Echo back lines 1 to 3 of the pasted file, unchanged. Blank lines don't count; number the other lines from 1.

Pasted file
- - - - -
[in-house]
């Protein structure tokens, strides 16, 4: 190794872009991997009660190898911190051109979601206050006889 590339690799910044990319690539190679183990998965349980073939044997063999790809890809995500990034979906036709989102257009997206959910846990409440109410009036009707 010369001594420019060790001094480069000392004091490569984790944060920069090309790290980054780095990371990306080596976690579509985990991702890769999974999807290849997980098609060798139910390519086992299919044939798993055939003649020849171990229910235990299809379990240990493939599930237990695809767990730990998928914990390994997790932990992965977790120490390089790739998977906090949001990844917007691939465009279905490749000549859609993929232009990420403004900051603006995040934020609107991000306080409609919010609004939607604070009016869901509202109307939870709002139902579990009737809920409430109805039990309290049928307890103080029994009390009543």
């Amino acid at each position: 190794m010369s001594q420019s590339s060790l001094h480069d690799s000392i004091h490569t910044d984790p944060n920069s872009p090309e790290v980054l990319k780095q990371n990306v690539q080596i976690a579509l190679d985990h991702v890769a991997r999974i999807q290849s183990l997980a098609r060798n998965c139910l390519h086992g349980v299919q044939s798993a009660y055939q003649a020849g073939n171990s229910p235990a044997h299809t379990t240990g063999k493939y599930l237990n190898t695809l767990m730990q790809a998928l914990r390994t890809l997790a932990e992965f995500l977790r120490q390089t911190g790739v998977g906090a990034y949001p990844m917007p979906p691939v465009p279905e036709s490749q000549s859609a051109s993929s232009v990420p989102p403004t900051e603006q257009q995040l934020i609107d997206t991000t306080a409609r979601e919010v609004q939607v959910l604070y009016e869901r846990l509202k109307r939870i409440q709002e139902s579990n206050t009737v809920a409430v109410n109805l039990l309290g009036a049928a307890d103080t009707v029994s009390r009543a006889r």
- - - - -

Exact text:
[in-house]
């Protein structure tokens, strides 16, 4: 190794872009991997009660190898911190051109979601206050006889 590339690799910044990319690539190679183990998965349980073939044997063999790809890809995500990034979906036709989102257009997206959910846990409440109410009036009707 010369001594420019060790001094480069000392004091490569984790944060920069090309790290980054780095990371990306080596976690579509985990991702890769999974999807290849997980098609060798139910390519086992299919044939798993055939003649020849171990229910235990299809379990240990493939599930237990695809767990730990998928914990390994997790932990992965977790120490390089790739998977906090949001990844917007691939465009279905490749000549859609993929232009990420403004900051603006995040934020609107991000306080409609919010609004939607604070009016869901509202109307939870709002139902579990009737809920409430109805039990309290049928307890103080029994009390009543």
């Amino acid at each position: 190794m010369s001594q420019s590339s060790l001094h480069d690799s000392i004091h490569t910044d984790p944060n920069s872009p090309e790290v980054l990319k780095q990371n990306v690539q080596i976690a579509l190679d985990h991702v890769a991997r999974i999807q290849s183990l997980a098609r060798n998965c139910l390519h086992g349980v299919q044939s798993a009660y055939q003649a020849g073939n171990s229910p235990a044997h299809t379990t240990g063999k493939y599930l237990n190898t695809l767990m730990q790809a998928l914990r390994t890809l997790a932990e992965f995500l977790r120490q390089t911190g790739v998977g906090a990034y949001p990844m917007p979906p691939v465009p279905e036709s490749q000549s859609a051109s993929s232009v990420p989102p403004t900051e603006q257009q995040l934020i609107d997206t991000t306080a409609r979601e919010v609004q939607v959910l604070y009016e869901r846990l509202k109307r939870i409440q709002e139902s579990n206050t009737v809920a409430v109410n109805l039990l309290g009036a049928a307890d103080t009707v029994s009390r009543a006889r």